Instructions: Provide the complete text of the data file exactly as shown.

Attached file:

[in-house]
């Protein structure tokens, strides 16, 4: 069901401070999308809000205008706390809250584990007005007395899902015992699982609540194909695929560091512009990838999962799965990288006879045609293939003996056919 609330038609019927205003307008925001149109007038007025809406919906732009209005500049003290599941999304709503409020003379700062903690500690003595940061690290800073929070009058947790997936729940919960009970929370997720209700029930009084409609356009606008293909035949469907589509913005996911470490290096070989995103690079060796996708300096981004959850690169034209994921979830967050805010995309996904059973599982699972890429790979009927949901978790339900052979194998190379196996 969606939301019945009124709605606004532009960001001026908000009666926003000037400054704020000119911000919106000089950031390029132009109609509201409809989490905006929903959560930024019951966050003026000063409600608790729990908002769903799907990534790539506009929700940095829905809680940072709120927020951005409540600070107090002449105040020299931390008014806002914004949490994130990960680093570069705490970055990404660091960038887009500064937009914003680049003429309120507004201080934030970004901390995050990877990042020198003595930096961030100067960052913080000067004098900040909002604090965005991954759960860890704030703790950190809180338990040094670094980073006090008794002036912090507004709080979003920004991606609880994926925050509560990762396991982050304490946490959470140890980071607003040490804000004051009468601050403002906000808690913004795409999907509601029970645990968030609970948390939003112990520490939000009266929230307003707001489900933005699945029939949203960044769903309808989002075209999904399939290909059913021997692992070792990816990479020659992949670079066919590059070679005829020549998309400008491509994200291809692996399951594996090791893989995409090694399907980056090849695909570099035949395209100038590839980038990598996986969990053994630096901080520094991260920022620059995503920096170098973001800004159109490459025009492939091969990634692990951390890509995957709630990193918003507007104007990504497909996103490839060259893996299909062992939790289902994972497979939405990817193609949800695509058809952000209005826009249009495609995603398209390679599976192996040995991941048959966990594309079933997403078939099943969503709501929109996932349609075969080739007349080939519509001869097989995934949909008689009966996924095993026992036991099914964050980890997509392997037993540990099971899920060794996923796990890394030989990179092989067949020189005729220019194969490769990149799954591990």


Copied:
[in-house]
């Protein structure tokens, strides 16, 4: 069901401070999308809000205008706390809250584990007005007395899902015992699982609540194909695929560091512009990838999962799965990288006879045609293939003996056919 609330038609019927205003307008925001149109007038007025809406919906732009209005500049003290599941999304709503409020003379700062903690500690003595940061690290800073929070009058947790997936729940919960009970929370997720209700029930009084409609356009606008293909035949469907589509913005996911470490290096070989995103690079060796996708300096981004959850690169034209994921979830967050805010995309996904059973599982699972890429790979009927949901978790339900052979194998190379196996 969606939301019945009124709605606004532009960001001026908000009666926003000037400054704020000119911000919106000089950031390029132009109609509201409809989490905006929903959560930024019951966050003026000063409600608790729990908002769903799907990534790539506009929700940095829905809680940072709120927020951005409540600070107090002449105040020299931390008014806002914004949490994130990960680093570069705490970055990404660091960038887009500064937009914003680049003429309120507004201080934030970004901390995050990877990042020198003595930096961030100067960052913080000067004098900040909002604090965005991954759960860890704030703790950190809180338990040094670094980073006090008794002036912090507004709080979003920004991606609880994926925050509560990762396991982050304490946490959470140890980071607003040490804000004051009468601050403002906000808690913004795409999907509601029970645990968030609970948390939003112990520490939000009266929230307003707001489900933005699945029939949203960044769903309808989002075209999904399939290909059913021997692992070792990816990479020659992949670079066919590059070679005829020549998309400008491509994200291809692996399951594996090791893989995409090694399907980056090849695909570099035949395209100038590839980038990598996986969990053994630096901080520094991260920022620059995503920096170098973001800004159109490459025009492939091969990634692990951390890509995957709630990193918003507007104007990504497909996103490839060259893996299909062992939790289902994972497979939405990817193609949800695509058809952000209005826009249009495609995603398209390679599976192996040995991941048959966990594309079933997403078939099943969503709501929109996932349609075969080739007349080939519509001869097989995934949909008689009966996924095993026992036991099914964050980890997509392997037993540990099971899920060794996923796990890394030989990179092989067949020189005729220019194969490769990149799954591990």